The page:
The risk level of dying in a car is very high (42,000 death per year) and yet we all still drive.  We take the precautions that cost the least (seat belts, airbags) but yet have the most impact on safety.  We don’t protect against everything that could go wrong.  Just against the things that are likely to go wrong.

I would just rather patch my system (for FREE) than pay for something that reduces a low risk threat and can not guarantee protection for the unknown.

Khurt Williams, CISSP


From jeff on June 05, 2010 :: 12:10 am

Great article! I have been using microsoft security essentials since it came out and it is way better than any of the others I have tried (avg, avast, paid for suites) The paid for suites like nortons and mcafee etc. are resource hogs and honestly I wouldnt reccomend them to my worst enemy in my opinion. Personally I run malwarebytes antimalware with MSE on windows 7 and have zero problems. I cant remember ever having a virus or any malware slip through. Nothing is perfect but im impressed so far. Anyways just wanted to say great article.


From Josh Kirschner on June 06, 2010 :: 10:01 pm

Jeff, thanks for posting your experiences.  I agree that in the the past Norton and McAfee were resource hogs (an old version of Norton used to KILL the performance on my previous desktop).  However, they have improved dramatically and, based on my experience with Norton over the last couple of years and other independent tests, the resource impact is now practically nil.


this is really helpful -

From Stephanie on June 21, 2010 :: 10:35 pm

this is really helpful - thanks Techlicious!  I am wondering whether it is worthwhile to buy AVG or PCTools or just stick with the recommended Norton product.  Also, I see that the newer programs combine features that you had to get previously from installing >1 program.  I’m wondering if at this point all I need is one antivirus program to get the job done right?  Final question is what to do to make sure I didn’t already backup something malicious on my external hard drive?  How do I handle securing it?  Can’t wait to read your replies.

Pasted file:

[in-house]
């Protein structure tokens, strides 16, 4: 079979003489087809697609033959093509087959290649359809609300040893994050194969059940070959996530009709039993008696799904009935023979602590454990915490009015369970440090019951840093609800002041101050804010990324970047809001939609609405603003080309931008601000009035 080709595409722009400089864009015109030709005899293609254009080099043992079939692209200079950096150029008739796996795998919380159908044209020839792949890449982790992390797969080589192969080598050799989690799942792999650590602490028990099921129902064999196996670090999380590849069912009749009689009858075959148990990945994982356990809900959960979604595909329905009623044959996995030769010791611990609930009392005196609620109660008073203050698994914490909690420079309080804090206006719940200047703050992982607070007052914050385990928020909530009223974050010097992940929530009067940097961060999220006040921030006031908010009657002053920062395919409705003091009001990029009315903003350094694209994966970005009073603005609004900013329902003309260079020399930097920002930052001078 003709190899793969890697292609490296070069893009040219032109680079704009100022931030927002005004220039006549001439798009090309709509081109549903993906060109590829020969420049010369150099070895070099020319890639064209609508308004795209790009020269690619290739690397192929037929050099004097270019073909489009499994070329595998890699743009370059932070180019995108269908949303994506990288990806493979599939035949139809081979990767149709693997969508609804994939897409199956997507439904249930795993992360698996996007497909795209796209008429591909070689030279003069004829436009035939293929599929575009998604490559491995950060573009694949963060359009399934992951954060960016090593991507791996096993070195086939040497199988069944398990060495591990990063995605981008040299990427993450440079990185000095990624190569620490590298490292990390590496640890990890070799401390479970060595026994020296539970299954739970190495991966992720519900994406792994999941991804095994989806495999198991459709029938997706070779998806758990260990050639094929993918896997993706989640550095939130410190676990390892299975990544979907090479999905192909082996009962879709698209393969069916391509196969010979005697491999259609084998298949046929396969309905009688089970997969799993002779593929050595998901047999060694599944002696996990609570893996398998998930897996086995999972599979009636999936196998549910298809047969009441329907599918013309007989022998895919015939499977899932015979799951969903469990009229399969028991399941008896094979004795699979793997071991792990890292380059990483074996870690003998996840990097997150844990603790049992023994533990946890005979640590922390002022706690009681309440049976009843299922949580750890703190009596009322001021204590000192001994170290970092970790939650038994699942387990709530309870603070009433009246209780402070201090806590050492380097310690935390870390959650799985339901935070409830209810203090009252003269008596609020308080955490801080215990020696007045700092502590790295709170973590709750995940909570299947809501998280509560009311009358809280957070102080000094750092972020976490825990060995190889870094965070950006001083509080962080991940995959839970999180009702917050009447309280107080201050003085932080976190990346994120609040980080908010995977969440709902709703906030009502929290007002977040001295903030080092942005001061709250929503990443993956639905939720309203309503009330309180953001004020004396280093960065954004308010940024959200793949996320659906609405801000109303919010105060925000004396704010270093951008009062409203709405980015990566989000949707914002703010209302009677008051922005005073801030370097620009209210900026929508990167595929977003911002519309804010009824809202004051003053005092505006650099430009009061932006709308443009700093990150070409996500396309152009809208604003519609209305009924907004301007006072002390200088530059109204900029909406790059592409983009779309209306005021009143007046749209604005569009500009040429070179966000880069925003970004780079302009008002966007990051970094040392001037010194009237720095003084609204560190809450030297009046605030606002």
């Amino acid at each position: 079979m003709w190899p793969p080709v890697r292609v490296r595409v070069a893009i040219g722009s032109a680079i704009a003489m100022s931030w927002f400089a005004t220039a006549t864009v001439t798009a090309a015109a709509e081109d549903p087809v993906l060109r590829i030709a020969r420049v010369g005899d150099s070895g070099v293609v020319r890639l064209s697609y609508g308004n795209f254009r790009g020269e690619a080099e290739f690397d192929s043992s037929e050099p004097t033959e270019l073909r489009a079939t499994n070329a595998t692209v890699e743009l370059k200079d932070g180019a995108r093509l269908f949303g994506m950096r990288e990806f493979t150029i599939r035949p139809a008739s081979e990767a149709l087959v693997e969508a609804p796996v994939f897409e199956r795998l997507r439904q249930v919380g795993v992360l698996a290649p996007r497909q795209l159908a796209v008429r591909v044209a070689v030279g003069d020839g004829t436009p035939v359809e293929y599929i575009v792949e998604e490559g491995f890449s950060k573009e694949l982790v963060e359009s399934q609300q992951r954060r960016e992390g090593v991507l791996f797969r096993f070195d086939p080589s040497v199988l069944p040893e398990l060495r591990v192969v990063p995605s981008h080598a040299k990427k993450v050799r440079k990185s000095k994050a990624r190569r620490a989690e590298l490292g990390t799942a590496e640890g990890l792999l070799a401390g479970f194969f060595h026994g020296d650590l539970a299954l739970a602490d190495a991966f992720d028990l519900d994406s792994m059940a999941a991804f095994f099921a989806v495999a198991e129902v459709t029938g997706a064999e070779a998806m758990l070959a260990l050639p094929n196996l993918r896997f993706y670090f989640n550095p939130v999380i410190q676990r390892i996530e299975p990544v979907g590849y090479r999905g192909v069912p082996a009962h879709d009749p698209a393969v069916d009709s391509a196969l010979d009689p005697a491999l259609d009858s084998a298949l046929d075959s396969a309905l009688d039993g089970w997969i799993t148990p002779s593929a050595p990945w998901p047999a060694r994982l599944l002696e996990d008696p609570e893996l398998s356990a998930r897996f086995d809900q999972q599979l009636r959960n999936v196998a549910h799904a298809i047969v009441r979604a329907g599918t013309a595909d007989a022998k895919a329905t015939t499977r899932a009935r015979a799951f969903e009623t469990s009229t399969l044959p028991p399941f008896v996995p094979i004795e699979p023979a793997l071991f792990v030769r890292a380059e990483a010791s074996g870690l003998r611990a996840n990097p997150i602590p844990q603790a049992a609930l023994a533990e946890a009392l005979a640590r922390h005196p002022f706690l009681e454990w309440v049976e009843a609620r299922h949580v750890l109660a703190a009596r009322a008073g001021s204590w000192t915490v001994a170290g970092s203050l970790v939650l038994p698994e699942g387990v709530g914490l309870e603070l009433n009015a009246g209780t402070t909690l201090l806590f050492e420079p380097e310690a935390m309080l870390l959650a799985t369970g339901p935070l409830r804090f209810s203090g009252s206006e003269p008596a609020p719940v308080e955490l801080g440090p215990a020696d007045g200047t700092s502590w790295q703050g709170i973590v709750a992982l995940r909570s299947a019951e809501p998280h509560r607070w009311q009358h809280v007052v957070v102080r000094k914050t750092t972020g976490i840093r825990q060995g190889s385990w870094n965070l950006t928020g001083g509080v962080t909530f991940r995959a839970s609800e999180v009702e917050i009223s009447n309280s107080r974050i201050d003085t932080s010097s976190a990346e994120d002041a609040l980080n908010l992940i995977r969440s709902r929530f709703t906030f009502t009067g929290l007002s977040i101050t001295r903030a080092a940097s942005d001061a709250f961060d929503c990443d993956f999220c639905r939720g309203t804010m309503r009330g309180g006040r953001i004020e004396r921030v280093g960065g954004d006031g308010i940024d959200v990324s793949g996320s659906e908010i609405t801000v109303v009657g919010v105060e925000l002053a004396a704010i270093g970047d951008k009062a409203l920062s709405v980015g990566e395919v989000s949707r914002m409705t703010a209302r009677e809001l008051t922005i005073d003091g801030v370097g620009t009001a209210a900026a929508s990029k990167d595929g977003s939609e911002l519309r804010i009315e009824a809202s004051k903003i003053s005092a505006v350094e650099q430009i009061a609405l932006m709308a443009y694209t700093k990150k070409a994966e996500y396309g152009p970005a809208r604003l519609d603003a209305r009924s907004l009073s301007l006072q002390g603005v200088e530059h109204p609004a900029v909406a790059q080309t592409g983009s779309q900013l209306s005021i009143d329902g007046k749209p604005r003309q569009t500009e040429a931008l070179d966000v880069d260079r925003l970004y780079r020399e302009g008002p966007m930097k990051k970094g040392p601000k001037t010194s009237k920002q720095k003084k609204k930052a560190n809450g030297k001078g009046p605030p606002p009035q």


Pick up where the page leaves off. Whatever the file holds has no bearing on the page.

Hi Stephanie, Almost all the

From Josh Kirschner on June 21, 2010 :: 11:16 pm

Hi Stephanie,

Almost all the major products are now offered as security “suites”, which include protection against viruses, spyware, and trojans, as well as offering anti-spam filters.  Many also offer personal firewalls, password management applications, parental controls, PC optimization tools, etc., etc.  So, generally speaking, you really only need to install one security software package.

AVG and PC Tools are both very good offerings and should work for you.  However, we feel the combination of features, security, processing speed and price are best demonstrated by Norton and Kapersky.

Whichever one you go with, just ensure that you set the program to protect your external hard drive as well (this will probably be done automatically on installation).

If you would like to read the gory details of anti-malware performace testing for all of the major security suites, you can find an excellent evaluation here:


From Roger on February 07, 2011 :: 3:21 pm

Computer protection is very important to me. When I first started my business I was using very minimal protection because it was the cheapest. Lets just say I learned the hard way really fast. At the time I didn’t have any time to back up my computer so all of my important information was just on my computer. Next thing I know my computer is absolutely trashed with viruses. I ended up losing all of my work and had to re-install everything on my computer. It is well worth the cost to purchase the best software available to protect your computer.


How about the list for

From Sai Charan on August 03, 2013 :: 7:42 am

How about the list for 2013 ?
This is outdated i guess !
i am interested to read a similar post that helps for better security in 2013 smile


Yep, here's 2013

From Josh Kirschner on August 03, 2013 :: 12:25 pm

Here’s the link for our 2013 guide:


Thanks bro !

From Sai Charan on August 03, 2013 :: 2:11 pm

Thanks for your Quick response smile
Visit my blog too, its on same niche.Love to have your suggestions regarding by blog !